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. Last Updated: 07/27/2016

Chevron Teams Up With Gazprom

Gazprom Neft and Chevron said Thursday that they had formed a joint venture to develop western Siberian oil fields, marking the U.S. oil major's first foray into the Russian market amid jitters over the foreign investment climate.

The venture, Severnaya Taiga Neftegaz, was set up in November. Neither Gazprom Neft nor Chevron would say Thursday why they had waited until this week to disclose the deal.

Chevron, one of five foreign firms shut out from the Shtokman field when Gazprom canceled a tender to develop it in October, has long been keen to gain a foothold in the lucrative Russian market.

Gazprom Neft, the oil company formed by state-owned Gazprom after it acquired Sibneft from Roman Abramovich in 2005, lacks the expertise needed to boost lagging oil production, analysts said.

Following a model that has become standard in the country, Gazprom Neft will gain a controlling stake in the venture, while Chevron will provide most of the financing.

Gazprom Neft currently holds 30 percent of the company, but will boost that amount to more than 50 percent, Gazprom Neft said in a statement. Company spokeswoman Natalya Gyalkina declined to provide details on a potential timeline.

Chevron, the second-largest U.S. oil company, will provide most of the capital for Severnaya Taiga Neftegaz.

President Vladimir Putin has made it clear that Russian companies are to hold controlling stakes in all major oil projects. When the shareholders in Sakhalin-2, led by British-Dutch oil major Shell, sold more than 50 percent of shares to Gazprom in December, the country's last wholly foreign owned oil project was put into Russian hands.

"Gazprom Neft and Chevron have been working jointly on evaluating exploration, appraisal and development opportunities in Russia for some time now, and Chevron is please with the progress up to date," Chevron spokesman Sergei Kuznetsov said in e-mailed remarks.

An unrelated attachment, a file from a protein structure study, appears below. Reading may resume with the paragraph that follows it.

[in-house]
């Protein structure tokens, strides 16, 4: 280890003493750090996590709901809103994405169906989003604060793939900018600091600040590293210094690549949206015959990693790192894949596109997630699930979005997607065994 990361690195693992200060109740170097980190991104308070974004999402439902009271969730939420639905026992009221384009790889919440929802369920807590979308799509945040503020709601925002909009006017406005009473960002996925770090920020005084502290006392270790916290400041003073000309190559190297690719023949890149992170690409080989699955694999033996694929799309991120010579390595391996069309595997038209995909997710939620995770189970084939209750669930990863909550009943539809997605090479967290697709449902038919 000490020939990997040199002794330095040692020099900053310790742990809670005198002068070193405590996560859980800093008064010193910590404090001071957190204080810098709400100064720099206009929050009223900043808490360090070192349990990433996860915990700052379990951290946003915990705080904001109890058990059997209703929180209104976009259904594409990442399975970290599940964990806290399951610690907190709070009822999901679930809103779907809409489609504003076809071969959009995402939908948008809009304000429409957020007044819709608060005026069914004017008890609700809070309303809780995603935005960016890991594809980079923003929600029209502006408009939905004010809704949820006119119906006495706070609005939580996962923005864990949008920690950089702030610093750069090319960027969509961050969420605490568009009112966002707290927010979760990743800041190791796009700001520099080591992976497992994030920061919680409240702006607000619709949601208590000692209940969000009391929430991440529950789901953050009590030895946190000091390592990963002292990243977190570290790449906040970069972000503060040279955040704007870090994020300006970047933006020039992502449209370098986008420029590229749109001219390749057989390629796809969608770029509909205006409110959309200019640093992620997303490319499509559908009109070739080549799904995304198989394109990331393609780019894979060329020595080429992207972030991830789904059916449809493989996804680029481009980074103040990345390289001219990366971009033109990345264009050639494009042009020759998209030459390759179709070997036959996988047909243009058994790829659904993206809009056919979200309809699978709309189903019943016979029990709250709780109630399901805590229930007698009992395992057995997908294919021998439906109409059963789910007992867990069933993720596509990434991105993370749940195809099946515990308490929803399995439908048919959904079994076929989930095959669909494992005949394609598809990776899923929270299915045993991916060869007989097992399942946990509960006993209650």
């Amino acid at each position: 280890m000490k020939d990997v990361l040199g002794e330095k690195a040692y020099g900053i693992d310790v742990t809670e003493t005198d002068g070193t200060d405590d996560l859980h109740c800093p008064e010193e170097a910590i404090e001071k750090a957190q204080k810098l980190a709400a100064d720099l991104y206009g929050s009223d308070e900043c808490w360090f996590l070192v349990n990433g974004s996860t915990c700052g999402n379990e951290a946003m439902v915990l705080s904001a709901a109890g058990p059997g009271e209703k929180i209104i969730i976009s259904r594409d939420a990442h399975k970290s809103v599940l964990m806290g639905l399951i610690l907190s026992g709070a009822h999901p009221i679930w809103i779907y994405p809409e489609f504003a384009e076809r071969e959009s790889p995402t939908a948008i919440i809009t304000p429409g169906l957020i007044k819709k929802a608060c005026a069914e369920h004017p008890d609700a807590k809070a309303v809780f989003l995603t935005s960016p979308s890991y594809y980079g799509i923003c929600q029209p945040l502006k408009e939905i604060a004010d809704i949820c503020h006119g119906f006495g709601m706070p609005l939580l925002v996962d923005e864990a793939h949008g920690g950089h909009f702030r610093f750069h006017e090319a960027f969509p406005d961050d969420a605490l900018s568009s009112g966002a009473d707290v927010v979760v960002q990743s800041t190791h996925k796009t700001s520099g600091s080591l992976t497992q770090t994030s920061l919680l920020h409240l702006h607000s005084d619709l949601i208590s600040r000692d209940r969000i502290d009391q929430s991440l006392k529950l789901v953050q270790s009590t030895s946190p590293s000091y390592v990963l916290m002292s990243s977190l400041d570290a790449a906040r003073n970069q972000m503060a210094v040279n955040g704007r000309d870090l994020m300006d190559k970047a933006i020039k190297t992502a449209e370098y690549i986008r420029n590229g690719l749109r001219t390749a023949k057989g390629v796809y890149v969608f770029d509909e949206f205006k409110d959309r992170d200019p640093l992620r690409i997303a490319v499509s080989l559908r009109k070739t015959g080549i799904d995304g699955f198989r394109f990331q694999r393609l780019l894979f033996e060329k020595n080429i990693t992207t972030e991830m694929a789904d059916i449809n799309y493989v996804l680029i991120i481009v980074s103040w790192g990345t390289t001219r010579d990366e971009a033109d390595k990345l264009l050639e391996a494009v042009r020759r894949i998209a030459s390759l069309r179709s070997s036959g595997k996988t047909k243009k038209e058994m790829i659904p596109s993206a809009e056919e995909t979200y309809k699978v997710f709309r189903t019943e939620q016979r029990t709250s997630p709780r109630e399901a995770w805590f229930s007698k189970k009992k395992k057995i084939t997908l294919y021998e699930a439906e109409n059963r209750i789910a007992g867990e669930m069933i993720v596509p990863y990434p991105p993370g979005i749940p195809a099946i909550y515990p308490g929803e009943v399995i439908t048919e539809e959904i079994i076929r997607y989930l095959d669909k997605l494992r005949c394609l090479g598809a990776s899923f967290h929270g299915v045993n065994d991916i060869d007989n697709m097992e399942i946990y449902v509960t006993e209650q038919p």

He said that "a few prospective areas" had been identified for joint cooperation, but did not respond to requests for further details.

Severnaya Taiga Neftegaz was formally formed in November, but the idea was first floated in a memorandum of understanding signed between the two companies in April, the Gazprom Neft statement said.

The venture was signed on Nov. 14, a day before long-standing Gazprom Neft president Alexander Ryazanov was fired, Interfax reported late Wednesday.

Analysts dismissed the notion that Ryazanov's firing might be connected to the joint venture, saying he was let go amid attempts to run Gazprom Neft more independently from its gas giant parent.

Severnaya Taiga Neftegaz will be based in Noyabrsk in the Yamal-Nenets autonomous district in western Siberia. The Natural Resources Ministry will hold auctions for nine oil and gas fields in the oil-rich region this year.

"Gazprom has a range of capital expenditure heavy projects going on, and it needs to bring in a partner with deep pockets," said Stephen O'Sullivan, an oil analyst at Deutsche UFG.

Chevron, which has been sparring with the Kremlin over the Caspian Pipeline Consortium in which they both hold large stakes, has been keen to improve relations with its Russian partners, analysts said.

Chevron, which runs the project through its 15 percent stake, has faced a barrage of tax claims and delays in expanding the pipeline, which connects oil fields in Kazakhstan to the Russian Black Sea port of Novorossiisk. It is the only oil pipeline running through Russia that is not controlled by pipeline monopoly Transneft.

Andrew Somers, president of the American Chamber of Commerce, said the deal was a "positive signal that significant energy transactions can still take place between the two countries," referring to Russia and the United States.

Announcement of the joint venture came just days after U.S. oil major ConocoPhillips boosted its stake in LUKoil, the country's largest oil producer, to 20 percent, he noted.

The long-awaited signing in November of a bilateral deal on Russia's accession to the World Trade Organization helped Chevron's cause, Somers added.

Analysts said a deal with Gazprom could put Chevron in a prime position to help develop Shtokman, the massive Arctic oil and gas field, if Gazprom reopens the project to foreign participation.

"Gazprom has been successful in beefing up its reserve base, and now it needs to start production," said Valery Nesterov, an oil and gas analyst at Troika Dialog.

Gazprom Neft hopes to more than double its oil output in coming years, he added. "This is a difficult task. Without technical and financial support from a Western company, this would probably be unachievable."

Gazprom Neft's production has been poor in recent years, but it remains the country's fifth-largest oil company by market capitalization. With proven reserves of 4.5 billion barrels, it has been producing just over 30 million tons of oil per year.

Some analysts have blamed Gazprom's notoriously inefficient management style, while others have speculated that Abramovich is to blame for the company's low production, accusing the billionaire of bleeding Sibneft's fields to boost its market value and fetch an inflated sale price.